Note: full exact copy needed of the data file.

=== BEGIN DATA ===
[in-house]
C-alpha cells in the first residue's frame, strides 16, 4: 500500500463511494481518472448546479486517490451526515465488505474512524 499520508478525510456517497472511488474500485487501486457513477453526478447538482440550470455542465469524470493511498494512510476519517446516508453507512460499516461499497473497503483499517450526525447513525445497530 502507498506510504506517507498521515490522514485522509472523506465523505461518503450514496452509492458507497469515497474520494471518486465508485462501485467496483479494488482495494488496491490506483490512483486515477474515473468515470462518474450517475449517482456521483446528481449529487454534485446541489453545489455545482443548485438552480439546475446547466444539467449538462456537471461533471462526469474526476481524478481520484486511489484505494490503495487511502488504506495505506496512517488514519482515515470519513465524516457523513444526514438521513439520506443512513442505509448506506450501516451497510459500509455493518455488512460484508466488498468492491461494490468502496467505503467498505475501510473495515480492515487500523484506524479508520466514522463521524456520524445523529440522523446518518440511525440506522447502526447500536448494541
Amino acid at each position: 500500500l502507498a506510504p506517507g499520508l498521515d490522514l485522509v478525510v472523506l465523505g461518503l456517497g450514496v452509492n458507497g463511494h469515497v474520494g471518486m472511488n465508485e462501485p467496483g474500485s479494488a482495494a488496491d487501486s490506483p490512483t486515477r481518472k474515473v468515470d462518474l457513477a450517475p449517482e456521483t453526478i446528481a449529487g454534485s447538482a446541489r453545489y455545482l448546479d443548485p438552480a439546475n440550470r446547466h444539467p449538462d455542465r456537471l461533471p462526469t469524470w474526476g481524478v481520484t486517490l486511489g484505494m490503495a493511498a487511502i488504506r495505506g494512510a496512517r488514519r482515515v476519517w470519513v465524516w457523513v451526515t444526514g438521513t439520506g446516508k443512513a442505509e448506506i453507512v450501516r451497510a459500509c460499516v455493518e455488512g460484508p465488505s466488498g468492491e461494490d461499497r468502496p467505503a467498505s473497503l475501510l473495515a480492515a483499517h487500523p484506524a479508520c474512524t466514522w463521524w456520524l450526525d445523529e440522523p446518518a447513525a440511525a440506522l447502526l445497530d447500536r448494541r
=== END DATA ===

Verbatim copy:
[in-house]
C-alpha cells in the first residue's frame, strides 16, 4: 500500500463511494481518472448546479486517490451526515465488505474512524 499520508478525510456517497472511488474500485487501486457513477453526478447538482440550470455542465469524470493511498494512510476519517446516508453507512460499516461499497473497503483499517450526525447513525445497530 502507498506510504506517507498521515490522514485522509472523506465523505461518503450514496452509492458507497469515497474520494471518486465508485462501485467496483479494488482495494488496491490506483490512483486515477474515473468515470462518474450517475449517482456521483446528481449529487454534485446541489453545489455545482443548485438552480439546475446547466444539467449538462456537471461533471462526469474526476481524478481520484486511489484505494490503495487511502488504506495505506496512517488514519482515515470519513465524516457523513444526514438521513439520506443512513442505509448506506450501516451497510459500509455493518455488512460484508466488498468492491461494490468502496467505503467498505475501510473495515480492515487500523484506524479508520466514522463521524456520524445523529440522523446518518440511525440506522447502526447500536448494541
Amino acid at each position: 500500500l502507498a506510504p506517507g499520508l498521515d490522514l485522509v478525510v472523506l465523505g461518503l456517497g450514496v452509492n458507497g463511494h469515497v474520494g471518486m472511488n465508485e462501485p467496483g474500485s479494488a482495494a488496491d487501486s490506483p490512483t486515477r481518472k474515473v468515470d462518474l457513477a450517475p449517482e456521483t453526478i446528481a449529487g454534485s447538482a446541489r453545489y455545482l448546479d443548485p438552480a439546475n440550470r446547466h444539467p449538462d455542465r456537471l461533471p462526469t469524470w474526476g481524478v481520484t486517490l486511489g484505494m490503495a493511498a487511502i488504506r495505506g494512510a496512517r488514519r482515515v476519517w470519513v465524516w457523513v451526515t444526514g438521513t439520506g446516508k443512513a442505509e448506506i453507512v450501516r451497510a459500509c460499516v455493518e455488512g460484508p465488505s466488498g468492491e461494490d461499497r468502496p467505503a467498505s473497503l475501510l473495515a480492515a483499517h487500523p484506524a479508520c474512524t466514522w463521524w456520524l450526525d445523529e440522523p446518518a447513525a440511525a440506522l447502526l445497530d447500536r448494541r